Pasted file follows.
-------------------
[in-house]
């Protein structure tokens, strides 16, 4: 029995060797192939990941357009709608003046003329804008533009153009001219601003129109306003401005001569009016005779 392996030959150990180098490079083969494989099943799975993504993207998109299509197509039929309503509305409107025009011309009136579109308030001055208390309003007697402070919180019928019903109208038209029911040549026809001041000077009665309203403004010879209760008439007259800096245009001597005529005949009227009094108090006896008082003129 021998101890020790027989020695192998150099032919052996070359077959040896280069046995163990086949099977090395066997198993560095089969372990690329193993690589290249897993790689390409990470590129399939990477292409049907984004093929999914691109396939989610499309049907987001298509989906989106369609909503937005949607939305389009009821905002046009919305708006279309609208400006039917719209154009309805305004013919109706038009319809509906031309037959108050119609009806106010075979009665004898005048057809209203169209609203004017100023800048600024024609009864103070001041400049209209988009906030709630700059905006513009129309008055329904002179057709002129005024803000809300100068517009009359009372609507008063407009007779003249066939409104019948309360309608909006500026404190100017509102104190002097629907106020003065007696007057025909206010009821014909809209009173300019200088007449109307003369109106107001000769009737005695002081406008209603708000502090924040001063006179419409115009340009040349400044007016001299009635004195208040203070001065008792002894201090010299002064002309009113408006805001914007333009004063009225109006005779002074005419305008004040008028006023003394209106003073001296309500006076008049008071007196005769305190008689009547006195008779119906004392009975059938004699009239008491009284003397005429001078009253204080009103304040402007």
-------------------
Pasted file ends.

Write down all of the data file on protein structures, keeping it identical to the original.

[in-house]
């Protein structure tokens, strides 16, 4: 029995060797192939990941357009709608003046003329804008533009153009001219601003129109306003401005001569009016005779 392996030959150990180098490079083969494989099943799975993504993207998109299509197509039929309503509305409107025009011309009136579109308030001055208390309003007697402070919180019928019903109208038209029911040549026809001041000077009665309203403004010879209760008439007259800096245009001597005529005949009227009094108090006896008082003129 021998101890020790027989020695192998150099032919052996070359077959040896280069046995163990086949099977090395066997198993560095089969372990690329193993690589290249897993790689390409990470590129399939990477292409049907984004093929999914691109396939989610499309049907987001298509989906989106369609909503937005949607939305389009009821905002046009919305708006279309609208400006039917719209154009309805305004013919109706038009319809509906031309037959108050119609009806106010075979009665004898005048057809209203169209609203004017100023800048600024024609009864103070001041400049209209988009906030709630700059905006513009129309008055329904002179057709002129005024803000809300100068517009009359009372609507008063407009007779003249066939409104019948309360309608909006500026404190100017509102104190002097629907106020003065007696007057025909206010009821014909809209009173300019200088007449109307003369109106107001000769009737005695002081406008209603708000502090924040001063006179419409115009340009040349400044007016001299009635004195208040203070001065008792002894201090010299002064002309009113408006805001914007333009004063009225109006005779002074005419305008004040008028006023003394209106003073001296309500006076008049008071007196005769305190008689009547006195008779119906004392009975059938004699009239008491009284003397005429001078009253204080009103304040402007």